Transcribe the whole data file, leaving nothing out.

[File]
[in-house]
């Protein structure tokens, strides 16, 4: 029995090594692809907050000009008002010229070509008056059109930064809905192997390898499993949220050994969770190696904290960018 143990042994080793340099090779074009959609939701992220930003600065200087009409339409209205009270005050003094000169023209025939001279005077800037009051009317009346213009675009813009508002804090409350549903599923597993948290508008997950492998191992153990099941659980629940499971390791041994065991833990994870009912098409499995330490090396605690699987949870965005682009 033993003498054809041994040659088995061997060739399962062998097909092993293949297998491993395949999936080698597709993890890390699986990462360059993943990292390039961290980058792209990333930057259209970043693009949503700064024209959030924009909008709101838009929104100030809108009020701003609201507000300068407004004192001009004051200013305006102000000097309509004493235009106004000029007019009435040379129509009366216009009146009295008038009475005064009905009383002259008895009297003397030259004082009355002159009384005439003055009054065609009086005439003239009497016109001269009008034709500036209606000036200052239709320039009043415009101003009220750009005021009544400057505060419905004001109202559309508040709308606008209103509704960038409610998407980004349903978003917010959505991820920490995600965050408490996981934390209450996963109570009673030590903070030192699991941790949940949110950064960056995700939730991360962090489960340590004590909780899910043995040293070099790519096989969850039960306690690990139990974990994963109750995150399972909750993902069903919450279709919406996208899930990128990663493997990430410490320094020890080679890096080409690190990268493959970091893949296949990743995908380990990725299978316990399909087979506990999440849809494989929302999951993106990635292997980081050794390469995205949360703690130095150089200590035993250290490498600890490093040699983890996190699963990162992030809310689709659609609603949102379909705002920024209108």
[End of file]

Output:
[in-house]
């Protein structure tokens, strides 16, 4: 029995090594692809907050000009008002010229070509008056059109930064809905192997390898499993949220050994969770190696904290960018 143990042994080793340099090779074009959609939701992220930003600065200087009409339409209205009270005050003094000169023209025939001279005077800037009051009317009346213009675009813009508002804090409350549903599923597993948290508008997950492998191992153990099941659980629940499971390791041994065991833990994870009912098409499995330490090396605690699987949870965005682009 033993003498054809041994040659088995061997060739399962062998097909092993293949297998491993395949999936080698597709993890890390699986990462360059993943990292390039961290980058792209990333930057259209970043693009949503700064024209959030924009909008709101838009929104100030809108009020701003609201507000300068407004004192001009004051200013305006102000000097309509004493235009106004000029007019009435040379129509009366216009009146009295008038009475005064009905009383002259008895009297003397030259004082009355002159009384005439003055009054065609009086005439003239009497016109001269009008034709500036209606000036200052239709320039009043415009101003009220750009005021009544400057505060419905004001109202559309508040709308606008209103509704960038409610998407980004349903978003917010959505991820920490995600965050408490996981934390209450996963109570009673030590903070030192699991941790949940949110950064960056995700939730991360962090489960340590004590909780899910043995040293070099790519096989969850039960306690690990139990974990994963109750995150399972909750993902069903919450279709919406996208899930990128990663493997990430410490320094020890080679890096080409690190990268493959970091893949296949990743995908380990990725299978316990399909087979506990999440849809494989929302999951993106990635292997980081050794390469995205949360703690130095150089200590035993250290490498600890490093040699983890996190699963990162992030809310689709659609609603949102379909705002920024209108």